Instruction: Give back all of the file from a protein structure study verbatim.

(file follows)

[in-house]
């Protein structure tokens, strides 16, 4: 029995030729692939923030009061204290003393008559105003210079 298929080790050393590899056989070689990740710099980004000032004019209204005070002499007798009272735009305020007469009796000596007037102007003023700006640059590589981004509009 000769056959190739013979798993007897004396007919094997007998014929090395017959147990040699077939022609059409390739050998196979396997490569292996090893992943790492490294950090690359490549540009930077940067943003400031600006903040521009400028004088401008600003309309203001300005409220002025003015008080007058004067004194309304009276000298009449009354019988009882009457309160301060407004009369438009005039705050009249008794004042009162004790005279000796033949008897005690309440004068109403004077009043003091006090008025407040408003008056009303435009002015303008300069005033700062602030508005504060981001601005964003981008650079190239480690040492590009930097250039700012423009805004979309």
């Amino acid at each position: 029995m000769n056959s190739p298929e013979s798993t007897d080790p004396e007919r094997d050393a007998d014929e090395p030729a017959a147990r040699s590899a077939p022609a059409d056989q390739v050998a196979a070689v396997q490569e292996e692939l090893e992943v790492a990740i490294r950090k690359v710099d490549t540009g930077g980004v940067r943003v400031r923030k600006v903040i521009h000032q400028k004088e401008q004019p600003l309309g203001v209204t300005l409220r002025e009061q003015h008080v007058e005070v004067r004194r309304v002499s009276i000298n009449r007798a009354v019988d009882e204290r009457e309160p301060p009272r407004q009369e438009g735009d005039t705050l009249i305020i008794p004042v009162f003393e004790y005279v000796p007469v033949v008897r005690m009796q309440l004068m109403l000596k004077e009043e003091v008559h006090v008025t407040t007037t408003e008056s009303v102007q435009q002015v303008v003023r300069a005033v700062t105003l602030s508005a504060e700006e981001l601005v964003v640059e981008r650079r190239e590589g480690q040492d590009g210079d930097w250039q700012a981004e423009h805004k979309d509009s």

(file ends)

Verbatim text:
[in-house]
């Protein structure tokens, strides 16, 4: 029995030729692939923030009061204290003393008559105003210079 298929080790050393590899056989070689990740710099980004000032004019209204005070002499007798009272735009305020007469009796000596007037102007003023700006640059590589981004509009 000769056959190739013979798993007897004396007919094997007998014929090395017959147990040699077939022609059409390739050998196979396997490569292996090893992943790492490294950090690359490549540009930077940067943003400031600006903040521009400028004088401008600003309309203001300005409220002025003015008080007058004067004194309304009276000298009449009354019988009882009457309160301060407004009369438009005039705050009249008794004042009162004790005279000796033949008897005690309440004068109403004077009043003091006090008025407040408003008056009303435009002015303008300069005033700062602030508005504060981001601005964003981008650079190239480690040492590009930097250039700012423009805004979309």
């Amino acid at each position: 029995m000769n056959s190739p298929e013979s798993t007897d080790p004396e007919r094997d050393a007998d014929e090395p030729a017959a147990r040699s590899a077939p022609a059409d056989q390739v050998a196979a070689v396997q490569e292996e692939l090893e992943v790492a990740i490294r950090k690359v710099d490549t540009g930077g980004v940067r943003v400031r923030k600006v903040i521009h000032q400028k004088e401008q004019p600003l309309g203001v209204t300005l409220r002025e009061q003015h008080v007058e005070v004067r004194r309304v002499s009276i000298n009449r007798a009354v019988d009882e204290r009457e309160p301060p009272r407004q009369e438009g735009d005039t705050l009249i305020i008794p004042v009162f003393e004790y005279v000796p007469v033949v008897r005690m009796q309440l004068m109403l000596k004077e009043e003091v008559h006090v008025t407040t007037t408003e008056s009303v102007q435009q002015v303008v003023r300069a005033v700062t105003l602030s508005a504060e700006e981001l601005v964003v640059e981008r650079r190239e590589g480690q040492d590009g210079d930097w250039q700012a981004e423009h805004k979309d509009s």